Momentum is building around the need for embedded systems to connect to each other with a PC serving as host, with two top chipmakers putting their weight behind USB On-The-Go (OTG).
Cypress Semiconductor Corp. today will unveil a pair of USB OTG-compatible chips for mobile and nonmobile devices. And Motorola Inc.'s Semiconductor Products Sector has become the latest to license a USB OTG core from TransDimension Inc.
Cypress said its EZ-Host and EZ-OTG devices address growing desire for the "embedded host" capability that prompted USB backers in 2001 to hammer out the USB OTG supplement.
"There are systems that don't necessarily need the bells and whistles of USB OTG, but that do want to be a USB host without going through a PC," said Brian Booker, manager of embedded host products at Cypress, San Jose. "The capability has been around for a few years, but the introduction of the OTG supplement really sparked this market."
Indeed, in the past year, Trans-Dimension, Irvine, Calif., has landed licenses for its USB OTG core with top semiconductor companies including ATI Technologies and Qualcomm.
Last week, Motorola SPS said it plans to integrate the core in an application processor for PDAs and cellular handsets to enable direct connections to digital cameras, printers, keyboards, MP3 players, and CD-ROMs.
Cypress, meanwhile, has been shipping the SL811HS, which allows devices to act as either a USB host or peripheral, though the functions are not dynamically swappable as with USB OTG, Booker said.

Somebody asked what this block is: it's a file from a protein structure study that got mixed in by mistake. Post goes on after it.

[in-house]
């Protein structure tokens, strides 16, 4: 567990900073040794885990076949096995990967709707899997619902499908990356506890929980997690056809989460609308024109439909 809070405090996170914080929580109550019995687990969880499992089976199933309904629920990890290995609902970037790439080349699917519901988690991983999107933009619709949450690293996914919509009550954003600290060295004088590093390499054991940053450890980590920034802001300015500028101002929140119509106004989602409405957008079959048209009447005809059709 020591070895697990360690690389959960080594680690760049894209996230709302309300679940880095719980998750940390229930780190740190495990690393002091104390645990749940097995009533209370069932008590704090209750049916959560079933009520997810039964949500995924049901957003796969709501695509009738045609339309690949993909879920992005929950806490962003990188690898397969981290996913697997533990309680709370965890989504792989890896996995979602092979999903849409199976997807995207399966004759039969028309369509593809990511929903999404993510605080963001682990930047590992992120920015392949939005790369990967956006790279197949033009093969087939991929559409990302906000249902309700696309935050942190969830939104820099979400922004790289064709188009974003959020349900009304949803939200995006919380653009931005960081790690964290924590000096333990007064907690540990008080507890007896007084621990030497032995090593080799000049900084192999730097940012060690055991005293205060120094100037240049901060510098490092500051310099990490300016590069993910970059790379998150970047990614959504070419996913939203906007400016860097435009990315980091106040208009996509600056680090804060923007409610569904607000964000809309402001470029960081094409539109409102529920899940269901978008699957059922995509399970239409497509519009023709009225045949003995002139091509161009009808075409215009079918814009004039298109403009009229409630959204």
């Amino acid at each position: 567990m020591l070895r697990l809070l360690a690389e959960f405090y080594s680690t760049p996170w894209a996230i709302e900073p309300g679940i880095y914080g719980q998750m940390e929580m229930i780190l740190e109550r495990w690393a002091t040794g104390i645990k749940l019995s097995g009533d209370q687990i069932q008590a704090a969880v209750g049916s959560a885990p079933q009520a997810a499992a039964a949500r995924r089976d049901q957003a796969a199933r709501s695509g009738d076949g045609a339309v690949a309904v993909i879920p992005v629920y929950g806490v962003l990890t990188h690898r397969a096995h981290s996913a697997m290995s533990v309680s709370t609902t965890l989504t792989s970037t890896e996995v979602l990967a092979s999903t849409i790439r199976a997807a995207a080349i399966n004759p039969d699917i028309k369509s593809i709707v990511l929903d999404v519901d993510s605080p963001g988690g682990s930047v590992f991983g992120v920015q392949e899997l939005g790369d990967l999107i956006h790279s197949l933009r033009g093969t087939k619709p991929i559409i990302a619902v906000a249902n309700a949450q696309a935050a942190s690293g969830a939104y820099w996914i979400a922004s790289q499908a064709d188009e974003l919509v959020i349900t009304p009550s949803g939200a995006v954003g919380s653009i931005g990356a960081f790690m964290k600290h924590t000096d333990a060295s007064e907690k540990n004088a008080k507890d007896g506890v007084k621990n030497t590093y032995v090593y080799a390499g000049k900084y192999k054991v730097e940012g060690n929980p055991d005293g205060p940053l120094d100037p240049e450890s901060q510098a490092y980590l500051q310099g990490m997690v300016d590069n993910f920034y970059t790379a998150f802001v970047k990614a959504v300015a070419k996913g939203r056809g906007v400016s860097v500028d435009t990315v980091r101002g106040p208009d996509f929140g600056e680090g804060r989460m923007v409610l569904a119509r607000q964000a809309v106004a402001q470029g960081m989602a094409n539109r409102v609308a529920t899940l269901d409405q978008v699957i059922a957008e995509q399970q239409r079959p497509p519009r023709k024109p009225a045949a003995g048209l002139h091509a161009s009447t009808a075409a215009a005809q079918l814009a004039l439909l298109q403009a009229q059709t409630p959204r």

The EZ-Host (CY7C67300) and EZ-OTG (CY7C67200) devices that are being introduced today can serve both roles, depending on the application, he said. Both chips are compatible with USB OTG and support USB 2.0 at speeds of 1.5 and 12Mbits/s.
EZ-Host is designed to address multiport systems, such as set-top boxes, print servers, wireless access points, and kiosks. EZ-OTG addresses handheld systems, such as cellular handsets, PDAs, MP3 players, and digital still or video cameras that need a single USB port.
Both devices contain a 16-bit RISC engine, based on a proprietary processor gained in Cypress' 2001 acquisition of ScanLogic Corp., Burlington, Mass. Cypress has contracted with Red Hat Inc. to develop a PC-based tool suite to support the processor, Booker said.
"In the past, the embedded host had to be hooked up to a separate embedded processor," he said. "This will allow us to be at the center of some applications and be a co-processor in others."
EZ-Host has two configurable USB serial interface engines (SIEs), each with two USB ports. EZ-OTG contains two USB SIEs with one port each and a power-boost circuit that operates down to 2.7V. Both have 16Kbits of RAM and a configurable I/O block.
Beta samples and development kits are available. The CY7C67300 ships in a 100-pin TQFP for $4.99 in 10,000-unit quantities; the CY7C67200 is available in a 48-ball FBGA for $3.99 in quantities of 10,000.